AC-signals having a frequency near the pole-frequency of the all-pass are phase shifted differently than all other AC signals. The phase shift at the pole frequency is +90° or -90°.
As an oscillator an integrated circuit of the type 8038 (manufactured by Intersil or Exar) can be used, the sine-shaped AC voltage signal and the square wave signal of which are inphase quadrative. If there is no phase shift between the sine-shaped AC voltage signals U1 and U3 and if the frequency of the oscillator is equal to the pole frequency of the all-pass, the phase shift between the voltage signals U2 and U5 will be 0° or ±180° depending on the all-pass used. The third harmonic which passed the prior art lock-in amplifier, however, is displaced inphase by 53.13° with respect to the fundamental wave. Therefore the contribution of said harmonic to the DC voltage UDC is reduced by the use of an all-pass of first order when compared with the prior art lock-in amplifier.
By appropriate choice of the filter circuit 4 of FIG. 2 this effect even can be enhanced, as will be explained below, by using a band-pass circuit of second order as a filter circuit 4. In contrast to the all-pass the phase frequency characteristic in the region of the pole frequency can have a much higher angle of inclination and the amplitude frequency characteristic results in an amplitude damping of undesired interference and harmonic waves in addition to the desired phase shift. In this embodiment the square wave signal U2 and the sine-shaped signal U1 must have synchronous zero passing if there is no phase shift in the measuring circuit 2.
The frequency of the oscillator then is equal to the pole frequency of the band-pass and the sine-shaped voltage U5 has a phase relation to the square wave signal U2 of 0° or ±180° shift. The third harmonic then can be displaced in phase more than 53° with respect to the fundamental wave which is equal to the pole frequency of the band-pass depending on the band width and the quality of the band-pass. The additional phase shift (e.g. 80°) with respect to the fundamental wave alone results in a diminution of the influence of the harmonic on the DC voltage signal UDC. The attenuation of the amplitude of the harmonic caused by the band-pass results in an additional improvement in comparison with the first embodiment and with the prior art lock-in amplifier.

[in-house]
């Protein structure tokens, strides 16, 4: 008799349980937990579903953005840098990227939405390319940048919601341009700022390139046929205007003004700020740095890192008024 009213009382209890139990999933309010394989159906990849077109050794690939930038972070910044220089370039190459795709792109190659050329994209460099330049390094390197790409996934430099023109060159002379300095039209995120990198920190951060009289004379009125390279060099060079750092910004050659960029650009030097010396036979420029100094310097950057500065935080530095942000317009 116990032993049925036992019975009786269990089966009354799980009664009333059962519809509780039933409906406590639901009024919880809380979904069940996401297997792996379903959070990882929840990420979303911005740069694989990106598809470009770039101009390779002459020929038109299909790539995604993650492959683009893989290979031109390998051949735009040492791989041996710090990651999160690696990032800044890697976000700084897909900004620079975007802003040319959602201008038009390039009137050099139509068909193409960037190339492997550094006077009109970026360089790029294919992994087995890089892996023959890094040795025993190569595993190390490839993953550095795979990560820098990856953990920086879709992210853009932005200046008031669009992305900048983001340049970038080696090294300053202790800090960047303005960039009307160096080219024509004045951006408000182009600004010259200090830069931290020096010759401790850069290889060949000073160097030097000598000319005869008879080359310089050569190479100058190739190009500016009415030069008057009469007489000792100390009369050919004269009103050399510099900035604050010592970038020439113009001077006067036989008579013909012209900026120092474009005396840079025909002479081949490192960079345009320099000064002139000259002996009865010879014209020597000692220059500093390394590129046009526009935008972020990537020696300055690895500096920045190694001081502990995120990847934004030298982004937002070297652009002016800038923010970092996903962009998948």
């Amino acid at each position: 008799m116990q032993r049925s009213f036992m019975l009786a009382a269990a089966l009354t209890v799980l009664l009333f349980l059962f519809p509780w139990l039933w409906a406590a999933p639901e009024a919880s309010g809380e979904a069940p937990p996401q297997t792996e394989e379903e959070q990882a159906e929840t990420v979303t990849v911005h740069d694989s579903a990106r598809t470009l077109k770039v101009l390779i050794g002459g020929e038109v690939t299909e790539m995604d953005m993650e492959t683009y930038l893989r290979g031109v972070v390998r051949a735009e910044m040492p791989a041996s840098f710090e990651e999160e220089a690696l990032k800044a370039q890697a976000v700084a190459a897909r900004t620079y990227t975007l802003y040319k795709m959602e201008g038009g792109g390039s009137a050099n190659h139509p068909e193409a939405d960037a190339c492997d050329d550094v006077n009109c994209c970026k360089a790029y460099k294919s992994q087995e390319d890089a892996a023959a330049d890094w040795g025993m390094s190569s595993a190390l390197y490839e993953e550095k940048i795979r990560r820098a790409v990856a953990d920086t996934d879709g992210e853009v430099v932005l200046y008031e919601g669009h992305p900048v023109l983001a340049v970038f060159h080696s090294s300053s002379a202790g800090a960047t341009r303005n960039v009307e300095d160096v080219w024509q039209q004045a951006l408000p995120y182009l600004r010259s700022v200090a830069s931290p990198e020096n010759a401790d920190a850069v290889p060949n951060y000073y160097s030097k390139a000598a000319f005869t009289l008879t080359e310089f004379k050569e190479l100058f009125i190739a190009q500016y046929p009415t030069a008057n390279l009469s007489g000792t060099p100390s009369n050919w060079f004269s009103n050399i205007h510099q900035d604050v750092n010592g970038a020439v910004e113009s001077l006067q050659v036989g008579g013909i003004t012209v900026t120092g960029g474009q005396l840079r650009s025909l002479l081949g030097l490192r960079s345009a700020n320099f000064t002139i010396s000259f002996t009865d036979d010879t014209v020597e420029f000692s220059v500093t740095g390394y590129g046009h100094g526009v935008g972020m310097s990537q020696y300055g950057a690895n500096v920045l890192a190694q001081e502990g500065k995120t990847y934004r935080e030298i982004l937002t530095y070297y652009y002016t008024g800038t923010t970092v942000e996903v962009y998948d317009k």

The rectifier- and low-pass circuit according to the invention is designed such that by means of a switch an earth connected resistor can be short-circuited.
In FIG. 3 an embodiment of such a rectifier- and low-pass circuit 3 is shown. In contrast to a prior art lock-in amplifier wherein the sine-shaped voltage U3 by means of the square wave signal is switched on a capacitor, the resulting rectified signal being only thereafter transformed by means of a low-pass into the DC voltage UDC ; the present embodiment of the invention the DC voltage UDC is derived by intermittently short-circuiting an earth connected resistor R of a low-pass circuit of first order by means of a switch which is controlled by the square wave signal U2.
At the resistor then appears a half period U6 of the sine-shaped AC voltage U5. In the circuitry of FIG. 3 the charging of the capacitor is not switched abruptly and no disturbing voltage peaks are caused. The linearity of this circuitry has been found to be especially good for very low voltages (mV).
In FIG. 4 an improved embodiment of the rectifier- and low-pass circuit of FIG. 3 is shown. The switch is realized by a transistor and has the same functions as explained in connection with FIG. 3. In this circuitry an earth connected resistor R of a low-pass circuit of second order is short-circuited by means of the transistor. The use of a suitable circuit of second order has the advantage to reduce the transient time as well as the ripple factor of the DC voltage UDC in comparison with a circuit of first order.